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By Avery & "Waters.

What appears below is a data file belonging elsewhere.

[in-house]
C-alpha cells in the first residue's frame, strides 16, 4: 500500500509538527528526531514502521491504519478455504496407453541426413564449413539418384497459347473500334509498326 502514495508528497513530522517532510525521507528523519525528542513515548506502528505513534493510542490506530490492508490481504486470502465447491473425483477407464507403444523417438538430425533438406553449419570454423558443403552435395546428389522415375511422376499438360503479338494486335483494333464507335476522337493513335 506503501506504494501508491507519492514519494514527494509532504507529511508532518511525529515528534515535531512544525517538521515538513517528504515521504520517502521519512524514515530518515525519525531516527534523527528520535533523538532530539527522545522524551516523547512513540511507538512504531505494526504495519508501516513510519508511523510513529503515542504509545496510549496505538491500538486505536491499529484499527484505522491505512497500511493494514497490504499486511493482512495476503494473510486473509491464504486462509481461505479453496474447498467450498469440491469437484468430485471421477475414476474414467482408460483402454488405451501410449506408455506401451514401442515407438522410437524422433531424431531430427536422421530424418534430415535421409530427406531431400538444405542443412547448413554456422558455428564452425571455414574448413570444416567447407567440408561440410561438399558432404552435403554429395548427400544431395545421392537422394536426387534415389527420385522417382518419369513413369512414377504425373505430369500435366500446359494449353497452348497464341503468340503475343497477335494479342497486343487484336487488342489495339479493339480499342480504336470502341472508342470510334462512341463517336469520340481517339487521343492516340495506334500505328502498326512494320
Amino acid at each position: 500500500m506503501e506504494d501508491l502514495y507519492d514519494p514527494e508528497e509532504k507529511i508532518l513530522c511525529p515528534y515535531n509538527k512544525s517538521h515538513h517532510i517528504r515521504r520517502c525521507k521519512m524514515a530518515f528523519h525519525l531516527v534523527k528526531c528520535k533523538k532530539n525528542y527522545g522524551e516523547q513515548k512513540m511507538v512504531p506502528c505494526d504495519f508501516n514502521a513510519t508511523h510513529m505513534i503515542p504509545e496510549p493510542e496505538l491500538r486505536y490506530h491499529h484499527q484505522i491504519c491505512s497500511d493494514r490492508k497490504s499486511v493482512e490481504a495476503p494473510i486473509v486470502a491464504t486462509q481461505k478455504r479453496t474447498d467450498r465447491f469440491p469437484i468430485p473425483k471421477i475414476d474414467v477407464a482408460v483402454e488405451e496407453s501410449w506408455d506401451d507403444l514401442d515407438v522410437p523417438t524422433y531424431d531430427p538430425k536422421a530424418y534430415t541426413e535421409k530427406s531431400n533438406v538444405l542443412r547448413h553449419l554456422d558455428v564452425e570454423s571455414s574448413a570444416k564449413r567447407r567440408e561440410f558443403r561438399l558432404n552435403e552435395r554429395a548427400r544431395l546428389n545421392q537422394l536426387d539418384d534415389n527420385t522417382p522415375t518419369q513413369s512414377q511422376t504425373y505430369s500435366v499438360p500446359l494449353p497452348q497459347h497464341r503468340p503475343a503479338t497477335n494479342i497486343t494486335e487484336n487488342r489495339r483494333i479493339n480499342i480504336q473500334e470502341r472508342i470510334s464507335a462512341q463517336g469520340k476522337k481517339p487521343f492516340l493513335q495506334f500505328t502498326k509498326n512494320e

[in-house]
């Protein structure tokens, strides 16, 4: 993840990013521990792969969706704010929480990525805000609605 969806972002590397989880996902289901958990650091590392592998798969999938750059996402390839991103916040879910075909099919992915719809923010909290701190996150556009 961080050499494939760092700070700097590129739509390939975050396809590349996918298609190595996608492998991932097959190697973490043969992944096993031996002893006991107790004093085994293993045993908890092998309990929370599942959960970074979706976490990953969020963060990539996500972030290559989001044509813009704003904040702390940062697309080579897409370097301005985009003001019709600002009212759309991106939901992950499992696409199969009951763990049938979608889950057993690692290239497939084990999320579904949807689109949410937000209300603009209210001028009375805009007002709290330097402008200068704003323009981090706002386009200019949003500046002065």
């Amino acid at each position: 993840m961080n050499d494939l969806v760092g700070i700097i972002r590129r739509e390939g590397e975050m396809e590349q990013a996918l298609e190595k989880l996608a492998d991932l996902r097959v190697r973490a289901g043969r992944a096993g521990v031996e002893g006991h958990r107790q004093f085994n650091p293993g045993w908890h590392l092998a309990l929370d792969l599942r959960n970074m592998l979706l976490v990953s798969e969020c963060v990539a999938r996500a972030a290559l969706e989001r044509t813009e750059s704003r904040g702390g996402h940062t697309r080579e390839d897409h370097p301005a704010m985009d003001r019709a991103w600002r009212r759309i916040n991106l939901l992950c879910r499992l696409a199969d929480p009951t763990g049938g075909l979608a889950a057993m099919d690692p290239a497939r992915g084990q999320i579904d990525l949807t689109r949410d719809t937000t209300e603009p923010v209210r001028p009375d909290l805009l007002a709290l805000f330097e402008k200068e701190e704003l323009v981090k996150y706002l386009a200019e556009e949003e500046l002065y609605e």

PROFESSIONAL CARDS. p. H. FARQUHAR, JUSTICE of the PEACE, BRIEOEPORT Township. Office, on Flame st., 2 doors from Main street, San Joan. 1 tt 0. P. STIDGER, \ TTORNEY AT LAW. NOTARY PUBLIC x\.and Conveyancer. Office on the north side of Main "Street, one door west of SeaweH k Son’s store, opposite the Pioneer. NORTH SAN JUAN. New. 13, 1867. 11m Wl. H. MARTI*- 'Wit. J. ANDERSON, ANDERSON At MARTIN?, ATTORNEYS AT LAW, Office, corner of Commercial and Pine streets, ’near the Court House, NEVADA CITY. lOtf SHAT MEREDITH ......THOMAS P. HAWLET MEREDITH & HAWLEY, Attorneys at Law, NEVADA CITY, CAL. 15 3m '4lO. W. IA NT DAVID BELDEN BELDEN & YANT, .ATTORNEYS AT LAW , Particular attention given to procuring U. S.Land War rants for persons by Military service entitled to the same. 0t0c«...N0. 4, second story of Alban’s Brick Bnilding, Corner Broad and Pine streets, NEVADA. 21 tTA*TO* BCCKNER, C. WILSON HILL. BUCKNER & HILL, TyAYISG associated themselves together in the ■ M practice of the Law, will attend promptly to nil business confided to their care In Nevada and adjoining counties. OrncE—ln Kelsey’s Brick Building, Commercial street, Nevada. April 8,1858. 213ra J. a. m’connelu a.c niles. McConnell & niles, Attorneys and Counsellors at Law, Will practice in all the Courts of the 11th Judicial Dis trict, and in the Supreme Court. Ornci —Kidd's Brick Building, up stairs. 21 3m HEVRV W. JOHNSTON, PHYSICIAN, SURGEON & ACCOUCHEUR, HAVING selected North Pan Juan as a permanent home for himself and family, would most respect fully tender iiis professional services to the citizens of tills village, and the people in general. An experience of 23 years successful practice—the last 6 years iu Cali fornia—inspire him with full confidence of being able to give entire satisfaction to those who may give him their patronage. “ liis office is on Main street, nearly opposite E. V. Hatfield’s store, Pan Juan, where he can be found at all times when nut professionally absent. Oct. 12, 1858. 9 3m WM. EICHELROTH, German Physician and Accoucheur, (Scutscijrr 9r)t.) WA.Residence, corner Flume and San Francisco streets, 105m* North San Juan. W. A. KITTREDGE, M. D. Moore's Flat, Nevada Co., Cal. OFFERS his services to the public as a Physician and Burgeon. aWSpecial attention given to all diseases requiring surgical aid. 12tf B. S. OLDS, M. D., • HYSICIAN AND SURGEON—OFFICE. at Moore's Hotel, Moore’s Flat. 4tf BUSINESS CARDS. J. E. FULLER, BXPRES6MAN AND GENERAL AGENT, Runs a Daily Express from Camptomwllle to Galena Hill, Young' t Hill, Indi an Hill, Indian Valley, and Railroad Hill. California Dailies and Weeklies, and Atlantic pap?ra and periodicals delivered promptly Agent for the Hydraulic Press. Ap-Collections made. GEORGE THE ALL, Expressman and General Agent. Runs a Daily Express from VnrMt City to Alleghany town, Chips’ Flat and Minnesota, dig-California and Atlantic Newspapers and Magazines on hand and delivered to order.*®B Agent for THE HYDRAULIC PRESS. jTw7sulli V ANS GREAT PACIFIC EMPORIUM . AMD Central Agency of Periodical Literature, AMD ROl.lt AGENT F <R “THE CALIFORNIA TRUE DELTA” Qftifmmin Ration Journal, Miuouri Republican, Cin einnatti Commercial, N. T. Courier det Elate Unit, New Ybrk Herald, Tribune and Times. Ac., Ac- Ac. WASHINGTON ST BET, NEXT TO THE POST OFFICE, San Francisco. J. P. YANDERLOOY, TOS AX AKER And Manufacturer of California Jewelry. JA 1 b INFORMS his old friends and the public, that by the addition to his establishment of machinery and many tools which are usually pnly to’ba found in large manufactories, he can give the best finish to his work, and still keep his prices reduced 40 per cent, below those of the generality of the trade. * 4STBILLIARD BALLS RENEWED.-®* fine Guns and Revolvers Repaired in 'the best style. Brass, Steel and Ivory Turned. Surgical Instruments Polished, and 'mostly all fine jobs done with neatness and dispatch. Watch and Clock Repairing, at the usual rates, and all work warranted. Shop on Main street, next door shore Weiss’ Billiard Saloon, North San Juan. lOtf CHARLES W. YOUNG. Manor aervaxa or CaUfomia Jewelry ? A WATCHMAKER, And Dealer in Fl»« Jewelry, Diamond- Junction of Main and Commercial streets, NEVADA. Nevada, April Bth, 1898. 213ra ONE PAIR GOLD SCALES, 90 OUNCES V_/eapacity, for sale cheap at FRANC HERE’S v Book and Variety Store.. FOUND! IK North San Jnaa, a pocket-book, containing sun dry notea drawn in favor ofWrn. H. Taylor. The owner can have the same by calling at this o®ce and paying cost of advertising. THE HYDRAULIC PRESS. SALOONS & LIQUOR STORES. BILLIARDS, 35 CTS. A GAME! San Juan Exchange C. SCHARDIN & CO., HAVING purchased the Interest of John Woods in the above San Juan Exchange,and made large additions and improvements, the Saloon now compares favorably with any in the Mountains. Three Billiard Tables, In first-rate order—two of them new Marble Beds and equal to any in the State. The wood bed is the fa vorite of the place. It is the intention of the proprietor to use every exer tion to make the Exchange the favorite resort of all seekers of healthy pleasurable exercise. THE BAR will be fbrnlshed with the very best WHITES AND LIQUORS To be had in the San Francisco Market, and no pains will be spared to make everything pleasant and attrac tive. 10 Pioneer^S aloon. SPERO ANDERSON, HAVING RETURNED from Frazer river and purchasel the above establishment, re- ‘pectfully informs his friends and the public that he iutends to keepa fine Wholesale and Retail Stock Wines and Liquors* Ale, Por ter, Beer, Cider. CHAMPAIGN, SYRUPS, CORDIALS, BITTERS, Pure California Wine, CiaARS AND TOBACCO. His BAR will he supplied with the choicest kinds of the above articles, and he trusts to maintain bis old rep utation as the keeper of a first-rate saloon. North San Juan, Nov 6th, 1858. 12tf Fine Old Brandies C. E. HELFRICH, Soda-Water Manufacturer, DEALER IN FINE BRANDIES, EEF# J Wines, Ale, Porter Ac. lirandios, of the following brands; Old Sazerac, Otard, Jules, Robin & Co., United Vine yards, Martel le,Champaigue, Otard, Ac., ice. Philadelphia and Holland Gin, Old Tom, Santa Cruz and Jamaica Rum, Munongahela, Bourbon, Irish and Scotch Whiskey; Heidsick, Schreider ami Morizette Cliatupaigne; Port. Sherry, Ginger. Hock, Sautcme Claret Wines. Assorted Case Liquors, and SYRUPS. Tils extensive stock is now complete in every depart ment, and will be offered at the most Reasonable Prices. San Juan North, Nov. 17, 1867. [I 3m] C. SCHARDIN & CO., Wholesale and Retail Dealers in Wines, Liquors, Cigars and To bacco. Also— a general assortment of FRESH AND DRIED FRUITS, And Confectionery. SOUTH SIDE OF MA.JY STREET. Forth San Juan, Nov. 17,1557. [1 tf ] n o oks: BOOKS FOR THE MILLION. J. E. HAMLIN, No. S 3 Broad street, corner Pine, NEVADA. lias just received the largest and best as sorted stock of Boole* and Stationery, Musical Instruments, CUTLERY. GOLD PENS, FANCY GOODS,TOYS &c„ ever brought to the city of Nevada, which will be sold at Wholesale and Retail Cheaper than the Cheapest! My stock consists in part of a good assortment of Law Medical, Historical, Poetical, Miscellaneous, Masonic Works, Catholic Piety, and School Books of every vari ety. Any quantity cf Christmas Presents, Valentines, Ac , for the Holidays. New and improved Diaries, and Daily Journals, for 1858. A variety of sizes for the pocket and Counting Room. CHEAP PUBLICATIONS. A circulating Library of 1,000 volumes, new, and in good order, and I am constantly receiving the latest and most desirable works published, direct from New York and Philadelphia. Magazines, Periodicals, News papers, Ac from all parts of the Globe. Steamer papers and California Weeklies, neatly put up for mailing—Postage Free. It is useless for me to try to enumerate the endless variety of everything. And I will say I have as good an assortment as can be found this side of San Francis co. Persons wishing anythingin my line of business will save money by calling on me before purchasing else where. Our Motto Is We Strive to Please. 21 3m J. E. HAMLIN. GALVANIZED IRON HOSE. THE subscriber is now prepared to manufacture Galvanised Iron Hose, for miners’ use, of superior quality and manufacture, at the lowest rates. lie has • quantity of Iron and Bands on band, and can All or ders at short notice. Call, or send orders to the Yin 4 Hardware store. Main street. F. SMITH. North San Joan, March 5, ’5B. IBtf To Miners. WE are prepared furnish any articles not usual ly kept in the stores in this place at TWO DATS NOTICE ) such as Anvils, Blocks, Ropes, Pulleys, Hose, and every article wanted. PECK k COLEY JUST RECEIVED—A LARGE LOT OF POWDER, 3 * PECK A OOLBY. riHAIRS, Bedsteads, Bedding 4c., | For sals by PECK k COLES’. [i»n ANEW LOT of HARD W ABLE, 4c, just received. *l»t *. SMITH. « >0 "*r£ GON and CALIFORNIA RAMS ARK I Bacon,at PEOK 4 COLEYS. NORTH SAN JUAN, NEVADA CO., SATURDAY, NOV. 20,1858. THE HYDRAULIC PRESS Political Numismatics. Curiously examining a handful of French Coin recently—for even edit ors have money sometimes—we were struck, although not for the first time, by the mute testimony they bear to the fickleness of France in her choice of rulers. On one five franc piece we observed the profile of a royal Bour bon legitimate—he who lost his head to appease the fury of hit mercurial subjects. On another piece was stamped the calm, firm face of poleon—Corporal, General, Consul, Emperor, exile. The next coin, dated one year later, bore the gross features of Louis XVIII, who could learn nothing from experience, and who fied so ingloriously when Bonaparte re turned from Elba. Next comes Charles X, and following him the late Louis Phillip—the history of which royal couple was drolly told by Punch, in a single stanza after the style of Mother Goose: “ Charles and Phil’ Went up the hill, In France across the water; Cba hi fell down And lost his crown. And Phil' came tumbling after.” Next is the coin of the second Re public, bearing the hopeful legend of “Liberty, Equality, Fraternity,” and that poetical group which personifies it. Lamartine, the Poet-President, un equal to the burden of government, was succeeded by Louis Napoleon, who soon executed the coup d ’ eiat , and now figures on the current coins of France as Emperor—Napoleon 111. All these momentous changes occurred within a period of time that might have been embraced in one long reign of peace. The jingling coins that chronicle them now lie peacefully together, none of them bearing marks of age though so elo quent of mutability. But the Amer ican coin, like American institutions, is always the same, —for though our rulers change, the Constitution never changes, at least in its vital form.— Faction may croak, and the timid dread, and disloyalty prophecy the fulfillment of its own wishes; but the Constitution, and the Union with it, is firm. The federal currency bears no imperial upstart’s head, nor that of kingly ruler, but simply the maiden face of liberty, girt with stars, fit emblems of stability— “ Which gaze on tempests bat are never shaken.” To a foreigner, the subject of a despotism that brands all free expres sion of opinion as treason, the strife of party in the United States must appear full of dangerous threatening to the existence of our Government. But to our own citizens, who boldly canvass every public measure, and who know how trifling are some of the questions which have agitated the whole nation, this strife seems only the natural offspring of liberty and its best protector. And even should the confederacy be divided— which heaven forfendl—the blood* bought privileges of freemen would remain inalienable, and the coins of the land be ever typical of their ex istence. Ambergris.—ld the intestines of a whale which was lately captured by Capt. Hussey, of .Nantucket, was found the extraordinary secretion of about six hundred pounds of amber gris. The largest piece before known! weighed one hundred and eighty-two pounds. The lucky Captain sold his prize to a Boston firm of Druggists for SIO,OOO, and the purchasers will probably realize $60,000. It is' mostly used in making perfnmdry. The Tehuantepec Route. —lt is estimated that about $1,000,000 will be necessary to put this route in such a condition that mailannd passengers could pass over it in sixteen boars with certainty-and safety.* The road is now in ..course of construction. According to contract it was tobave been completed in October. Woman at Table. It was one of the affectations of Byron that ho did not like to see wo-, men eating. In his opinion no beauty could stand that test, or come from the ordeal of a feast without mitiga tion of her charms. He refused to at tend a supper at the house of Rogers, so that poet tells us, because women were going to be there. Allowing something for exagger ation, the noble bard’s aversion to witnessing women at their meals may be considered not unreasonable nor absurd. The spectacle of a fair creature whom we have been accus tomed to surround with poetical graces and the halo of an exquisite tender ness, indulging an avid appetite, soil ing her red lips with unctious viands and working her slight jaws just like any common mortal, must be trying indeed to one’s reverence. She seems a creature “ too bright and good For human nature’s daily food,” and the extravagance of sentiment leads one to wish that she could be nourished in some less vulgar and more etherial mode. Yet there may be grace in eating, as in anything else. Some women of refinement can so conduct themselves at table that, without an ill-bred watching of them, it shall not be known they eat at all; and this modest demeanor they main tain without the slightest appearance of affectation or effort. What can be more beautiful than the manner in which an accomplished housewife presides at her own tea-table, serving her guests with charming self-posses* sion, ease, and grace, and, between the intervals of her attention to their wants supplying her own in a quiet, unnoticed way. If she is addressed she is evsr ready to reply without awkwardness, not being compelled to make the uncourteous pause resulting from a full mouth hastening to void itself through the throat. Such a woman we feel to be a lady, a good wife, a creature worth dying for—if those days were not over. In the early times, when floors were strewn with rushes for carpets, and when the thousand appliances were un known which now distinguish man when at his repasts from all other an imals, the process of eating must have been greatly more repulsive to sen sitive gentlemen than at present. The noblest lady in the land was compel led to put her fingers into the food and convey it thus to her mouth. Im agine, oh ye delicate feeders of to-day —ye happy wielders of knife, fork, and spoon—the gross spectacle of a heroine of old romance togging at a greasy bone! But there was such a thing as table etiquette Oven then. We know not whether the knife-and fork era had begun ere Chaucer’s time, but message in the prologue to his Caflroburjr Tales proves not only that he had a nice observation, but that there was an idea in those days of good manners at table. De scribing a nun— “nprlorewe That of her smiling was fail simple and coy,” - he mentions as one of her charms her decent mode of eating: “At meat-e was she well y-tengfat witball; She let no morsel from her lip-pea (all, Nor wet hdr fingers in her saucer deep. Well could she carry a morsel and well keep, Tbat-te no .drop e’er fell upon her breast. In curtesy was set full much her lest, [pleasure.] Her orer lip-pe wip-ed She so clean That in her cup-pe waruo'smaU spot seen. Of grtas-e when she drunken had her draught.” The text as given here is slightly modernized in point of orthography, and the syllables of some words sepa rated in accordance with the rythm, for the convenience of the reader; otherwise, this quaint specimen of English maimers remains as WqlaDan” wrote it five cenuries ago. The Whole passage indicates the most dainty cleanliness on the part of the fair young nun, and no doubt die ale with modesty and tem perance. Her behavior at table might serve as an example even at the present day, when it is so com mon to see ladies linger over their plates with a long i continued indus trious application which savors more of a good appetite than of good man hert. Discontent. —In the American character there is a strong progres sive element which may be designated as discontent. This prompts us to be migratory in search of wealth or in dependence. This Las extended civ ilization from the coast of New Eng land to that of the Pacific, from Maine to California. This drove our fore fathers from Europe—produced the Revolution—produced the constitu tion. It has made us all ws are at pres ent, and will conduct us to whatever I greatness is reserved for us in the fu ture. It is not a merely moibid qual ity of the mind—a diseased and causeless fretting against irremedia ble circumstances; but a healthy power that its appointed work. Oftentimes it is a co-laborer with rad icalism, if not its parent, and then it is condemned by the conservatives. This latter class forget the day of their own discontent, —they know not the words of the wise man who saith the radicalism of to-day is the con servatism of to-morrow. Discontent is the synonym of activity, the spur of genius, the master-spirit of ad vancement. It is the destiny of man kind, the curse that fell on Adam— all that ever inspired the idea of a millenium. Without it man would be a prisoner to changeless fate ; his own slothful intellect would exclude him from all healthful, invigorating influences, and be would ultimately fall a victim to bis own impotcncy. Discontent is the conservator of the race. Subterranean Ice-fields.— Amongst the many wonders of that wonderful [country which the over land immigrant traverses incoming to California, not the least marvel lous are those beds of ice which lie in places beneath s the surface of the ground. Cutting down through the warm green [sod, a[few inches only, the surprised traveler dicovers an underlying stratum of unthawing ice at the warmest seasons. It is as if summer had suddenly thrown her verdurous mantle over polar glaciers, shutting them out forever from the warm rays of the sun. The extent of these icebeds is unknown, and equally unknown are the strange pro cesses of congelation by which they were formed. Their existence is cause for much speculation, and they are infinitely suggestive of similes. We have often thought they typified that class of persons who go through life with a smiling exterior and win the reputation of being good fellows, yet whoso hearts are ice, their pri vate characters void of kindness, their conduct towards their fri ?nds and families marked by selfishness and petty cruelty, and their whole careei ungraced by one purely benevolent action. arson Beecher does not think much of politicians. Hear him : “Political life is bad, very bad. There are some good individuals, 1 suppose, to be found in every place —Lot, you remember, was found in Sodom —but I think the angel would be as. puzzled to find ten honest men in Washington as he was jn that old city. This state of things does’nt seem promising, truly ; but yet it is true, the time will come, when Chris tianity will be applied to politics. The statesman smiles when I say this to him, and advises me to attend to my own business, preach the gospel, and let politics alone. Nay* but this is my business, for it is my business to preaeh the devil out of the world; and if you want to find the devil go among the statesmen, or those who are called so^politicians!” And, here is what the heterodox gospeller says about churches : “I thank God for churches, but you must never undertake to estimate the number of true Christians by the number of chureh members, for there sre a great many men Out of the church, more orthodox, more Chris-* tian, than many in.” We concur. Volume 1. Number 14. “The age of Chivalry haa gone I** Yes: and let us rejoice that it Uu Oh, if the devotion and heroism so rapturously described by the old Froissart, whose pages inspired the immortal writer of Ivanhoe, bad been spent on works of mercy and good* ness—-on knowledge and freedom* what might the people of the world to-day have been I False seal for fantastic faith—‘the recovery of a slab or stone from a foreign power— the possession of a bit of rotten wood, of which there were ship loads, all sworn to be of the “true cross,” like the bogus cable selling in our streets: what contemptible objects of strug* gle ! how the record lessens our es timate of human nature 1 But coup* age, a better chivalry is begun. Ba* con, Newton, Locke, and Milton, began it for thought; Luther, Bongo, Penn and Williams, and other Pil grims began it for free opinion; Hampden and Sydney for freedom ; and Washington, Jefferson, Franklin, for the extension of true freedom to all. Knighthood—the true knight hood in America —is no longer a thing of caste. The working men of the United States step into the arena of literature, science and art. They claim right, knowledge, happiness, brotherhood for all. Go forth, then, Democratic working men in the true spirit of Knight-errantry, champion ing right and contending against wrong until “A brighter morn awaits the human day. When every transfer of Earth’s natural gifts Shall be a w>mmcrceof good words and works, — When poverty aud wealth, the thirst for fame, The fear of infamy, disease ind woe, War, with its million horrors and fierce hell Shall live bnt in the memory of time. Who, like a penitent libertine shall start. Look back and shudder at bis younger yean.’ California Home Journal* Selfish Wealth.— The punish ments for not using or for badly using wealth are decided and unerring. We pity the miser, or despise him, or we do both. We do not re'speet him. The man who hoards has the respect of no man while he lives, and the tears of none when he dies. There is in the universal human heart a tri* bunal by which such a man is justly judged. On the other band, the compensations for the right use of wealth are marked and certain. A man who livos in the atmosphere of grateful hearts, and takes genuine satisfaction in the use of his power to make men happy, and ministers to the prosperity of great human‘inter* ests, is the only happy rich man the world ever saw. All men bless him) all men love him; and when he disc the world feels that a great grief hat befallen it .—Springfield Republican « Autographs.— When the sweet* heart of Mr. John Junk requested his autograph, and explained what il was, namely, “a couple of lines or so* with his name to it,” he replied, that he would leave it to her in his Will) seeing as how it was “done with gun powder on bis left arm.” There have even been autographs written by proxy. For example, Df Dodd penned one for Lord Chester field; but to oblige a stranger in this way is very dangerous, considering how easily a few lines may be twisted into a rope. According to Lord Byron* the Greek girls compound autographs as apothecaries make up prescriptions— with such materials as dowers, herbs* ashes, pebbles, and bits of coal. Lord Byron himself, if asked for a sped 4 men of his hand, would probably have sent a plaster cast of it.— Hood . Perry’s Flag Ship. —The re mains of the flag ship Lawrence* of Perry’s fleet, are being raised by Captain Van Norman with his wreck ing machinery. A large portion of the hull has been taken up* The timber is in good condition* notwith standing it has lain in the water for a long series of years. Borne of the planks and heavy timbers bear the marks of cannon balls, and are con siderably shattered. Choate’s Style.—lt is said that the very first paragraph of Hon. Ru fus Choate’s oration at Boston, on the sth July, contained two hundred and sixty-six words, uttered without pausing to take breath. Another sentence contains over five hundred words, is 12 inches long in print, aqd is decorated with about two hundred adjectives. ” '*